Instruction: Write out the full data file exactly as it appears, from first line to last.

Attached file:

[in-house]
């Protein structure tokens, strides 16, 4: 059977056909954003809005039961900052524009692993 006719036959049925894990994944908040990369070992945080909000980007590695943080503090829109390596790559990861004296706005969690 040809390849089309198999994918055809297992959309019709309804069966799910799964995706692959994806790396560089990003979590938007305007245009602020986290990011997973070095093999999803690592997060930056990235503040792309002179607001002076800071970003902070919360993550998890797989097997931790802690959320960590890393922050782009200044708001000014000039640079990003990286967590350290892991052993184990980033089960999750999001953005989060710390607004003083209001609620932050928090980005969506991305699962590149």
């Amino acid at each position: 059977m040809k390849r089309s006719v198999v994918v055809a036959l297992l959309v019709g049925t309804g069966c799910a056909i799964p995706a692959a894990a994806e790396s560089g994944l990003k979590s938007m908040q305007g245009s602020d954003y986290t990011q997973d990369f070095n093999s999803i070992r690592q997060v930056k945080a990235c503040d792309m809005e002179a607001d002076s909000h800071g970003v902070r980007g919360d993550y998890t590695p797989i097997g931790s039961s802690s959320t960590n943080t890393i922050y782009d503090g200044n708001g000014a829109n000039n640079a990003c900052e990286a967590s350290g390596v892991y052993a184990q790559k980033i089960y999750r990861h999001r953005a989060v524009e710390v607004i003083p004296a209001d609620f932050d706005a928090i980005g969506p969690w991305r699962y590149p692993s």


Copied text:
[in-house]
């Protein structure tokens, strides 16, 4: 059977056909954003809005039961900052524009692993 006719036959049925894990994944908040990369070992945080909000980007590695943080503090829109390596790559990861004296706005969690 040809390849089309198999994918055809297992959309019709309804069966799910799964995706692959994806790396560089990003979590938007305007245009602020986290990011997973070095093999999803690592997060930056990235503040792309002179607001002076800071970003902070919360993550998890797989097997931790802690959320960590890393922050782009200044708001000014000039640079990003990286967590350290892991052993184990980033089960999750999001953005989060710390607004003083209001609620932050928090980005969506991305699962590149």
């Amino acid at each position: 059977m040809k390849r089309s006719v198999v994918v055809a036959l297992l959309v019709g049925t309804g069966c799910a056909i799964p995706a692959a894990a994806e790396s560089g994944l990003k979590s938007m908040q305007g245009s602020d954003y986290t990011q997973d990369f070095n093999s999803i070992r690592q997060v930056k945080a990235c503040d792309m809005e002179a607001d002076s909000h800071g970003v902070r980007g919360d993550y998890t590695p797989i097997g931790s039961s802690s959320t960590n943080t890393i922050y782009d503090g200044n708001g000014a829109n000039n640079a990003c900052e990286a967590s350290g390596v892991y052993a184990q790559k980033i089960y999750r990861h999001r953005a989060v524009e710390v607004i003083p004296a209001d609620f932050d706005a928090i980005g969506p969690w991305r699962y590149p692993s």